Change in admissions policy reduces emphasis on state tests

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Untitled-1As a result of a New York State law passed earlier this year, Townsend Harris will no longer use state test scores as the main cutoff for the admissions process. The law, passed last March, mandates that schools discontinue using students’ scores on English Language Arts (ELA) and Math state tests as the “sole, primary, or major factor for placement decisions.”

“The law was made to address our exact admissions process,” said Assistant Principal of Guidance and Pupil Personnel Services Veronica York.

The law was enacted mainly because of poor student scores on the new Common Core state exams. The law also applies to promotion standards in grades 3-8.

“I still think the brightest students did excel [on the Common Core exams] but unfortunately too many students did not,” said Principal Anthony Barbetta. “So the city wants a more level playing field. So that’s why I think they’re doing it, and the state agreed to it.”

THHS’s admissions standards have always consisted of a combination of seventh grade Math and ELA state test scores, final report card grades, and attendance records. In the past, applicants who did not meet the 90th percentile for their state test scores were automatically removed from consideration.

“So…being told that you can’t have an exact cut-off…means that it can still be an important factor, it just can’t be majority,” said Ms. York. “So majority is 51%, anything over half. So it’s going to be a part of our criteria. There’s a substantial part in there, but there’s not a hard cutoff.”

“The [report card] grades will be weighted heavier than the state scores,” said Mr. Barbetta.

However, the school’s admissions standards will remain very selective.  Applicants must still have above a 90 average before even being evaluated and attendance (being absent fewer than ten days) will still be a part of the criteria.

“It’s the same criteria. The weights might just be slightly off,” said Mr. Barbetta.

Thus, he “can’t see” the change affecting the kinds of students THHS accepts.

When asked how the administration came up with how much state test scores would be a factor, Mr. Barbetta said, “I just didn’t want the school to go crazy because we have 6,000 applicants,” he said. “We just thought that was fair.”

Despite the change, Ms. York sees no reason for concern over this change as THHS has always accepted many students who surpassed the admissions standards. In the past, because more students have applied to THHS than there was room for, the majority of accepted students were well over the ninetieth percentile on state exam scores anyway.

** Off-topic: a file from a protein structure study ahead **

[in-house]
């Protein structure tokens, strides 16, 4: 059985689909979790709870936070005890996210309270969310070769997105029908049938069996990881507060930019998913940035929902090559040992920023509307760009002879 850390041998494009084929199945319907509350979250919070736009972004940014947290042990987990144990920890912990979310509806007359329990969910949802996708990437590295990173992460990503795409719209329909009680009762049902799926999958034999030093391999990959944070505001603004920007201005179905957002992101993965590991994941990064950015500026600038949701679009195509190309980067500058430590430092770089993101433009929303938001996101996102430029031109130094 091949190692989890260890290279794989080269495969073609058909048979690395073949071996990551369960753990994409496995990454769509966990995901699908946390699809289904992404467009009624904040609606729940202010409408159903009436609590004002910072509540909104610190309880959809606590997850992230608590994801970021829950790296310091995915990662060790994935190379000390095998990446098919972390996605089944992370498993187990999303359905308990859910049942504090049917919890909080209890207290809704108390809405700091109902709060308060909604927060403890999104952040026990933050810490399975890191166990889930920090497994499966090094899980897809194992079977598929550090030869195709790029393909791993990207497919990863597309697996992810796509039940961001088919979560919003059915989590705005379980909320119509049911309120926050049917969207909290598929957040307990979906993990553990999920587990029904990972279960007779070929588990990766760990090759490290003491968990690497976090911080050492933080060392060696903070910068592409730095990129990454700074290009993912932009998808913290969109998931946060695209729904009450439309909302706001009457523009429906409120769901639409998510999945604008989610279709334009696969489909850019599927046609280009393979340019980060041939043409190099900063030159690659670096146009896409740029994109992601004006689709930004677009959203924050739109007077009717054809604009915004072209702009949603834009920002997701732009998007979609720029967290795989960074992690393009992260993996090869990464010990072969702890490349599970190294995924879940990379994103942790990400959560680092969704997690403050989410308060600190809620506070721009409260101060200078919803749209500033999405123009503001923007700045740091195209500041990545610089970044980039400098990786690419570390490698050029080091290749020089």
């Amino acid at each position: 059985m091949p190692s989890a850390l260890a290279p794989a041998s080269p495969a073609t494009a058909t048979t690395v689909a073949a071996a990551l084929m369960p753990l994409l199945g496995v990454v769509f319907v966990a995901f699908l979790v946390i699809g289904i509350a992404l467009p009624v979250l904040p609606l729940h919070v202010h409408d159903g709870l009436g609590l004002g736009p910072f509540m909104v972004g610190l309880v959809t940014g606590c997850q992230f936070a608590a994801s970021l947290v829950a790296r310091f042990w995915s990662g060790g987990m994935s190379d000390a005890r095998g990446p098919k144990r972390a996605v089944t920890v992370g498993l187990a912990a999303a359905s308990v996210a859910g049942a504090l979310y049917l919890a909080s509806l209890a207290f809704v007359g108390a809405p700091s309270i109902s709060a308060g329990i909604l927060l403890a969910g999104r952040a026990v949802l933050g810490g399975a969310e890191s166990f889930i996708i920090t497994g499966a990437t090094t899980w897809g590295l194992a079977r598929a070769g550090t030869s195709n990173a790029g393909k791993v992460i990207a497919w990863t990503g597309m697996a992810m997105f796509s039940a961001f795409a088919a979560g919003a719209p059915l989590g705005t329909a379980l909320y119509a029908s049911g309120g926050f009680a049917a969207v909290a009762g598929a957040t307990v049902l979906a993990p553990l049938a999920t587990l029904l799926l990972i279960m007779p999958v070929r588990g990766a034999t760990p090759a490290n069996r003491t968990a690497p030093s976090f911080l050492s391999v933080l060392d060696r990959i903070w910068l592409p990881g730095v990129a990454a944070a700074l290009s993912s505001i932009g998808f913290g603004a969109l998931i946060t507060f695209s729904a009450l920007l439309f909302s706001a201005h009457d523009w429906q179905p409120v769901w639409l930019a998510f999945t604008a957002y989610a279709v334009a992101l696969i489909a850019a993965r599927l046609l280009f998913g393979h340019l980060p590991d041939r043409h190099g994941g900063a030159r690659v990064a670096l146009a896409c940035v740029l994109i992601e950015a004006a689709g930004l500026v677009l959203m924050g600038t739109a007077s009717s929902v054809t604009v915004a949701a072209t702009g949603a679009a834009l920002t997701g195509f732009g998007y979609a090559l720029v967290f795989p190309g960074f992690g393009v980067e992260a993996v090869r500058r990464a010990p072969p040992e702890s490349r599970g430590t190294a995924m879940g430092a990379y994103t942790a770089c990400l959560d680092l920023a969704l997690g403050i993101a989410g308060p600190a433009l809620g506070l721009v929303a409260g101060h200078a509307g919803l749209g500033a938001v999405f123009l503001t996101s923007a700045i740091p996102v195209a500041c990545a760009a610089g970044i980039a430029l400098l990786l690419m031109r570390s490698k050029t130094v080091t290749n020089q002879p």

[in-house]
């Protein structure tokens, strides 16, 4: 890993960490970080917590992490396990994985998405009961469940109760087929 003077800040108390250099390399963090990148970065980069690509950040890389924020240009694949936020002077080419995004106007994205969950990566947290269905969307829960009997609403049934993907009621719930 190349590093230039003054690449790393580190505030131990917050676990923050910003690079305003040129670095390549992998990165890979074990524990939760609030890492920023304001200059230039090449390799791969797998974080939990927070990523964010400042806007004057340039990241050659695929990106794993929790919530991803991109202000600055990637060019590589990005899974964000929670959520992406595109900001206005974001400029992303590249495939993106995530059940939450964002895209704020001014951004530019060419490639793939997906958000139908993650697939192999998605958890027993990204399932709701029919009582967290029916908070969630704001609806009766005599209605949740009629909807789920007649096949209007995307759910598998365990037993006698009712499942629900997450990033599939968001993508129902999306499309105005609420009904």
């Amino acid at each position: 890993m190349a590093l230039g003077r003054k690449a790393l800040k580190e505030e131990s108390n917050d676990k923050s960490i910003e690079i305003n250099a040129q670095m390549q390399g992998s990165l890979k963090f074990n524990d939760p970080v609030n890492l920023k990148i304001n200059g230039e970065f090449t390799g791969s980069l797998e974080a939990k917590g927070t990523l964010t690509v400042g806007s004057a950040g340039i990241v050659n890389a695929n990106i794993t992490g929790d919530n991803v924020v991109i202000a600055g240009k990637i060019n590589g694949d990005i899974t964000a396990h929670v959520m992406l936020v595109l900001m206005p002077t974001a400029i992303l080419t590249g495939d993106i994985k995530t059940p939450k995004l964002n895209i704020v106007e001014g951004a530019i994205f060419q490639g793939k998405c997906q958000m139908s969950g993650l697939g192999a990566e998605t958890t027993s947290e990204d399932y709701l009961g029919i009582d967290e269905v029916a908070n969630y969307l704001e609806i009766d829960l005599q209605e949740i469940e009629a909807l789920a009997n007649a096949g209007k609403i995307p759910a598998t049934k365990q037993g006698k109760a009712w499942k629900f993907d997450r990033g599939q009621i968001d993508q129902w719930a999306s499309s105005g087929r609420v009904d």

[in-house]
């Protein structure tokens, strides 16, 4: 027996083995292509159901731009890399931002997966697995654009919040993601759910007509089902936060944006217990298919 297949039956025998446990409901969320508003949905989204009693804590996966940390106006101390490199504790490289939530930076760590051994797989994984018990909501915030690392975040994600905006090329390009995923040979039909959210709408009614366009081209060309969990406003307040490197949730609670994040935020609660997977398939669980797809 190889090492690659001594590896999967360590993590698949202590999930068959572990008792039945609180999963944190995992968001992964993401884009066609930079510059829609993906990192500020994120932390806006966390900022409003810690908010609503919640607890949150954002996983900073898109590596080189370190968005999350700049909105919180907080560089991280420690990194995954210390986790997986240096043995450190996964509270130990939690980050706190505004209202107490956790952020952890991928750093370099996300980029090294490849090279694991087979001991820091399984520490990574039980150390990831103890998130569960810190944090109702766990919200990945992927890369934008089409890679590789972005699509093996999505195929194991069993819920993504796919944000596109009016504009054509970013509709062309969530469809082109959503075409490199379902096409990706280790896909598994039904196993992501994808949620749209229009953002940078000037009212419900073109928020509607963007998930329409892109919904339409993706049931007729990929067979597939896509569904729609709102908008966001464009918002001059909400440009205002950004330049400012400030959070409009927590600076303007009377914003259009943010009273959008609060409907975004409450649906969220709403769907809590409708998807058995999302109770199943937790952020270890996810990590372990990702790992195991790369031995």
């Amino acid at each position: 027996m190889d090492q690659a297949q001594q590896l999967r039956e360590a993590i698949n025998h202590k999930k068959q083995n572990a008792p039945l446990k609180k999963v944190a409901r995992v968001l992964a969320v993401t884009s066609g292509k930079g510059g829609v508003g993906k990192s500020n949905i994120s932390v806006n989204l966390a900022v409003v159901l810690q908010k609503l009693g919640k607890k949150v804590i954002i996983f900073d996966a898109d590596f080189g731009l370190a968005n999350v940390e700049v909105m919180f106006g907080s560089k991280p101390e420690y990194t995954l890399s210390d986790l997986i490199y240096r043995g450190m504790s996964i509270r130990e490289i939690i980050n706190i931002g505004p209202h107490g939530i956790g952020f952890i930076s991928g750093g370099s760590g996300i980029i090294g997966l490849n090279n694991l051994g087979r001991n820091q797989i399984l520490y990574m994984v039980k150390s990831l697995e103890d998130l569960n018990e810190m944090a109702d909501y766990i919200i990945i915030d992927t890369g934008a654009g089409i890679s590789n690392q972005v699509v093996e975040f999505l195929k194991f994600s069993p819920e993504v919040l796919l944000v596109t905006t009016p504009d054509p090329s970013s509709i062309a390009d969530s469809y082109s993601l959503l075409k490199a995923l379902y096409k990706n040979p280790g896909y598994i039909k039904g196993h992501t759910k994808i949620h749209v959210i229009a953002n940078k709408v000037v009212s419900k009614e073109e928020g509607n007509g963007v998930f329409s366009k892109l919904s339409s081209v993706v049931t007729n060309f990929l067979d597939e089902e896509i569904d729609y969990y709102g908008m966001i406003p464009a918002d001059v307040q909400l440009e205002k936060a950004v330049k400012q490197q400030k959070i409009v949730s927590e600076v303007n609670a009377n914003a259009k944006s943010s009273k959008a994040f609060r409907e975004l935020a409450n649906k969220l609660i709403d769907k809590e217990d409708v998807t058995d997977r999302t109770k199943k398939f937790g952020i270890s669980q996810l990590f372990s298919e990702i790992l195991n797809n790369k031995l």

“I still think [if] higher qualified students applied before, wouldn’t still highly-qualified students still apply and still get in because they’ll just be ranked higher?” she contended. “I think we’re going to be fine.”

When asked whether or not she felt state test scores should play a major factor in admissions to schools, Ms. York said she could understand both sides of the issue.

“I fully understand why you [use standardized tests for admissions] because there’s not a uniform grading policy,” she said. “And your grades are probably different than a school that’s just down the block, so how do we put you on the same playing field? Is there a better way than that? And that’s why I could fight both sides of this.”

“I understand why [the state] is doing it,” agreed Mr. Barbetta. “I don’t necessarily agree with it because last year’s class came in and they did extremely well on the Common Core [exams].”

In fact, the administration received a memo last year asking them to consider applicants who scored below a four on state tests, since students citywide did not perform well on Common Core exams. However, THHS did not have to comply with this because the applicant pool had high enough test scores.

In addition, as a result of an audit conducted by the City’s Comptroller in 2013, the law also stipulates that schools like THHS that “rank” candidates must have a transparent admissions rubric accessible to applicants. According to Mr. Barbetta and Ms. York, however, THHS’s rubric has already been transparent.

Mr. Barbetta said that THHS was even mentioned in the New York Times as a result of an audit for the high level of transparency in its rubric two years ago.

“[The Comptroller] did an audit of selected high schools like THHS to see if [the rubric] was  transparent and if students were wrongfully accepted or wrongfully not accepted,” said Mr. Barbetta. “We were the only school out of the audit that scored pretty much 100 percent.”